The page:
Space Force Looks to ‘Build Upon Momentum’ to Solidify Its Unique Culture (Image Credit: airandspaceforces)
Looking to fight “inertia,” Space Force leaders said at AFA’s Air, Space & Cyber Conference they want to build on the young service’s momentum and keep building a culture unique among the military services.
Chief of Space Operations Gen. B. Chance Saltzman has made “Amplifying the Guardian Spirit” one of his key lines of effort for the service, and in a Sept. 12 panel discussion, deputy chief of space operations for human capital Katharine Kelley said the use of words like “amplification” and “spirit” speaks to the need to keep moving forward and not get bogged down by standard Pentagon bureaucracy and conventions.
“There’s much inertia institutionally against startups. We need to continue and build upon momentum as a new service,” said Kelley.
Earlier this month, the Space Force announced its new mission statement, formulated with direct input from Guardians: “Secure our Nation’s interests in, from, and to space.” The process and end result were both emblematic of USSF’s distinctive culture and identity, but the youngest branch of the military still has some challenges and opportunities for securing its own path forward.
One of the most distinctive and high-profile examples of the way the Space Force has sought to build its own culture is its “patching ceremony”—Guardians at Basic Military Training are gifted patches and personal notes from a Guardian who wore that patch, building morale, tradition, and lineage.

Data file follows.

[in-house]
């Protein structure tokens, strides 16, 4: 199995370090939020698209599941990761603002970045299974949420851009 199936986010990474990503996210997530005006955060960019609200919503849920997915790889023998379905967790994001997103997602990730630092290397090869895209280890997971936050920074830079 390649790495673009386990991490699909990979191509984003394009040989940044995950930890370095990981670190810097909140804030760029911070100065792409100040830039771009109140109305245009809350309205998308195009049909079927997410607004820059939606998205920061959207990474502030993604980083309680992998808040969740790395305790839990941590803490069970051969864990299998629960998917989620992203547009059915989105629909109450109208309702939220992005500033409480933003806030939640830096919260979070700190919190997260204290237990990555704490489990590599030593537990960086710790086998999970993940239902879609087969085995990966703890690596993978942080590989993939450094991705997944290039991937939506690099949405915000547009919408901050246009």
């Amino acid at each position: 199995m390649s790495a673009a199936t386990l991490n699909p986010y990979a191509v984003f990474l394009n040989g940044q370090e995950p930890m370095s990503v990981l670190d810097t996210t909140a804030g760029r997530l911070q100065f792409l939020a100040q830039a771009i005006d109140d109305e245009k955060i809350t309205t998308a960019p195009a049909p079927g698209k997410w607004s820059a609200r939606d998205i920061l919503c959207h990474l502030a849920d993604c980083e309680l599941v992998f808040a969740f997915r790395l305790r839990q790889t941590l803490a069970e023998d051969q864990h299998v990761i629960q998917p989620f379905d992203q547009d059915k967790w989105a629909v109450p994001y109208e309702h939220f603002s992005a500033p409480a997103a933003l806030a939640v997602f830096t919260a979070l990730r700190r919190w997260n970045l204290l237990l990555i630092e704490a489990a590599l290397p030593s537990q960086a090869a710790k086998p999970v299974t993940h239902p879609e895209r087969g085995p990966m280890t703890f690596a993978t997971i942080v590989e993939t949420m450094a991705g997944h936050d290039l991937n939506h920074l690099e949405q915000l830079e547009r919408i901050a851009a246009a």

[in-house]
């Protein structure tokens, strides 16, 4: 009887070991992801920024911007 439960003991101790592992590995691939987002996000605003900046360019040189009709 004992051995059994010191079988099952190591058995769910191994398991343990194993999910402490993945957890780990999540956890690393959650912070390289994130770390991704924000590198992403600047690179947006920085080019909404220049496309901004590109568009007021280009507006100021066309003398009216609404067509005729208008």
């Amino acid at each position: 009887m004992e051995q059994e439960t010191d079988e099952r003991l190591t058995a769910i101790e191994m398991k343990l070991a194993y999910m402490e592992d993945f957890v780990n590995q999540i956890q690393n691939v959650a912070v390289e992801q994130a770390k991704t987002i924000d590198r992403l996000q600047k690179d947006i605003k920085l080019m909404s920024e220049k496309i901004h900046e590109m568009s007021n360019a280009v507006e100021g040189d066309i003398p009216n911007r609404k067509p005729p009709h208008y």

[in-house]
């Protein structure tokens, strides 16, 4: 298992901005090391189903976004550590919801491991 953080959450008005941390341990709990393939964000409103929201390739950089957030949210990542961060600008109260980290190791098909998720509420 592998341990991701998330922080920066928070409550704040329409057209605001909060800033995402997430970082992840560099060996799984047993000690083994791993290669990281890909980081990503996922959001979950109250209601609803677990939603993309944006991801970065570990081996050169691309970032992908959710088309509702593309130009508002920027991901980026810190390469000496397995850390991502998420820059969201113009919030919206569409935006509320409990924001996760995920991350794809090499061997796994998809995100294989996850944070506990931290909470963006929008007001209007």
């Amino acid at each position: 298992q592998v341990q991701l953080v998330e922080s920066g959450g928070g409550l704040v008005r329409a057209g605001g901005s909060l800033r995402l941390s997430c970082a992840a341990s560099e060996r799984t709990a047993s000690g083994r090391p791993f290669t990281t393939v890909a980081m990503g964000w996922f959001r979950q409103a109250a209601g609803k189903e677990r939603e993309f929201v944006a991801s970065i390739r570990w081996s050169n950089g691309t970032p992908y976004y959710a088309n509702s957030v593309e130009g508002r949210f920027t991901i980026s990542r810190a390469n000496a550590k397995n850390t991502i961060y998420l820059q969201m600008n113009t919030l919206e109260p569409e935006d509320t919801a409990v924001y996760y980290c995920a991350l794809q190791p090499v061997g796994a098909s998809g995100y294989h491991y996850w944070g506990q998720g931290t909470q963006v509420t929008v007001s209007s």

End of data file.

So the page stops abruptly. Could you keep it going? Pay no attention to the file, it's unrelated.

Even the way that tradition came about is indicative of the Space Force’s unique spirit, said Chief Master Sgt. James Seballes, senior enlisted leader of Space Training and Readiness Command, because it doesn’t stem from the leadership but rather emerged as a grassroots initiative from Guardians themselves.
“That was the team that was planning and building the curriculum that came together. That was not just enlisted Guardians, that was also civilian and officer Guardians that helped come up with the idea,” Seballes said.
Seballes’ reference to civilian Guardians spotlighted another unique aspect of Space Force culture—its inclusion of civilians and contractors who work for the branch. Leaders said they recognize every decision made impacts the entire force, especially due to the relatively small size of the branch.
This can be beneficial, according to Maj. Gen. Steven Whitney, director of staff. Whitney pointed out the personalized mentorship and one-on-one conversations that characterize the service’s approach to leadership development. This personalized feedback, which goes both ways, ensures that leaders are not only imparting knowledge but also learning from their subordinates.
Leaders hope such development will help the service in retaining talent over time. In addition, Seballes said Guardians may be more likely to stay based on the Space Force’s focus on giving members a voice and streamlining processes for quicker problem-solving. In this regard, its small size can be another significant advantage.
“For instance, I’ve seen things that take lengthy amount of time to be processed in other branches but in our department is a lot shorter process. That saves a lot of time and energy and resources for problem solving,” he said.
Kelley also noted the service hopes to boost retention by investing in Guardians. This includes designing ecosystems to assess individual skills and determine suitable career paths, whether within the branch or as civilians. Kelley pointed out that continuous learning and skill development are vital components, and she stressed the importance of amplifying the expertise and unique experiences of each role within the USSF to create a stronger and more cohesive team.